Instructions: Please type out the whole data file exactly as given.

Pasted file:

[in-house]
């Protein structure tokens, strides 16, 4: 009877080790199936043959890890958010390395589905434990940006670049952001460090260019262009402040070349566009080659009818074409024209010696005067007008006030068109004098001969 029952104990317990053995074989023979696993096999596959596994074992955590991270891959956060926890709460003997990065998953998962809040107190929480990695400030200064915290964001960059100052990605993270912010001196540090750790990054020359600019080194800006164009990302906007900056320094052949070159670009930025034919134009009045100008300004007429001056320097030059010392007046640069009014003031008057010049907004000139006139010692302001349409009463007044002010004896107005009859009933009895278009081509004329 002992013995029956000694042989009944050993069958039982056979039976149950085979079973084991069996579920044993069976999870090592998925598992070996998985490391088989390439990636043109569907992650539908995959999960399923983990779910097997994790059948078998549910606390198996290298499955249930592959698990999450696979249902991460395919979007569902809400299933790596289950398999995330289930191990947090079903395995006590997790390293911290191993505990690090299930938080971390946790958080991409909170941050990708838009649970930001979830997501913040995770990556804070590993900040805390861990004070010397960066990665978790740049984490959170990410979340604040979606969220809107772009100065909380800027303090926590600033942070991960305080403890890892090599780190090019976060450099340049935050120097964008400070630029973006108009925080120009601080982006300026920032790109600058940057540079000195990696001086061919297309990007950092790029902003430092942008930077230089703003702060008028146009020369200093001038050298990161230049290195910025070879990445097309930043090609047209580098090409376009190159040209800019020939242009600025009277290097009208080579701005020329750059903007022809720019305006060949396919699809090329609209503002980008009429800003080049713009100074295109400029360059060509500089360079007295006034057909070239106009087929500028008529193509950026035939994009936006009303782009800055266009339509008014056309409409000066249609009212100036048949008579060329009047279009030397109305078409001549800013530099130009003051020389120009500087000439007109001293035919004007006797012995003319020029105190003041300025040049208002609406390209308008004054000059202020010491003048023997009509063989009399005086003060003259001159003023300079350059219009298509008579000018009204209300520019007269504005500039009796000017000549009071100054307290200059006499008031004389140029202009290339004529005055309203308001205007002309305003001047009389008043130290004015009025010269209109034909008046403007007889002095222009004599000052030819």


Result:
[in-house]
């Protein structure tokens, strides 16, 4: 009877080790199936043959890890958010390395589905434990940006670049952001460090260019262009402040070349566009080659009818074409024209010696005067007008006030068109004098001969 029952104990317990053995074989023979696993096999596959596994074992955590991270891959956060926890709460003997990065998953998962809040107190929480990695400030200064915290964001960059100052990605993270912010001196540090750790990054020359600019080194800006164009990302906007900056320094052949070159670009930025034919134009009045100008300004007429001056320097030059010392007046640069009014003031008057010049907004000139006139010692302001349409009463007044002010004896107005009859009933009895278009081509004329 002992013995029956000694042989009944050993069958039982056979039976149950085979079973084991069996579920044993069976999870090592998925598992070996998985490391088989390439990636043109569907992650539908995959999960399923983990779910097997994790059948078998549910606390198996290298499955249930592959698990999450696979249902991460395919979007569902809400299933790596289950398999995330289930191990947090079903395995006590997790390293911290191993505990690090299930938080971390946790958080991409909170941050990708838009649970930001979830997501913040995770990556804070590993900040805390861990004070010397960066990665978790740049984490959170990410979340604040979606969220809107772009100065909380800027303090926590600033942070991960305080403890890892090599780190090019976060450099340049935050120097964008400070630029973006108009925080120009601080982006300026920032790109600058940057540079000195990696001086061919297309990007950092790029902003430092942008930077230089703003702060008028146009020369200093001038050298990161230049290195910025070879990445097309930043090609047209580098090409376009190159040209800019020939242009600025009277290097009208080579701005020329750059903007022809720019305006060949396919699809090329609209503002980008009429800003080049713009100074295109400029360059060509500089360079007295006034057909070239106009087929500028008529193509950026035939994009936006009303782009800055266009339509008014056309409409000066249609009212100036048949008579060329009047279009030397109305078409001549800013530099130009003051020389120009500087000439007109001293035919004007006797012995003319020029105190003041300025040049208002609406390209308008004054000059202020010491003048023997009509063989009399005086003060003259001159003023300079350059219009298509008579000018009204209300520019007269504005500039009796000017000549009071100054307290200059006499008031004389140029202009290339004529005055309203308001205007002309305003001047009389008043130290004015009025010269209109034909008046403007007889002095222009004599000052030819």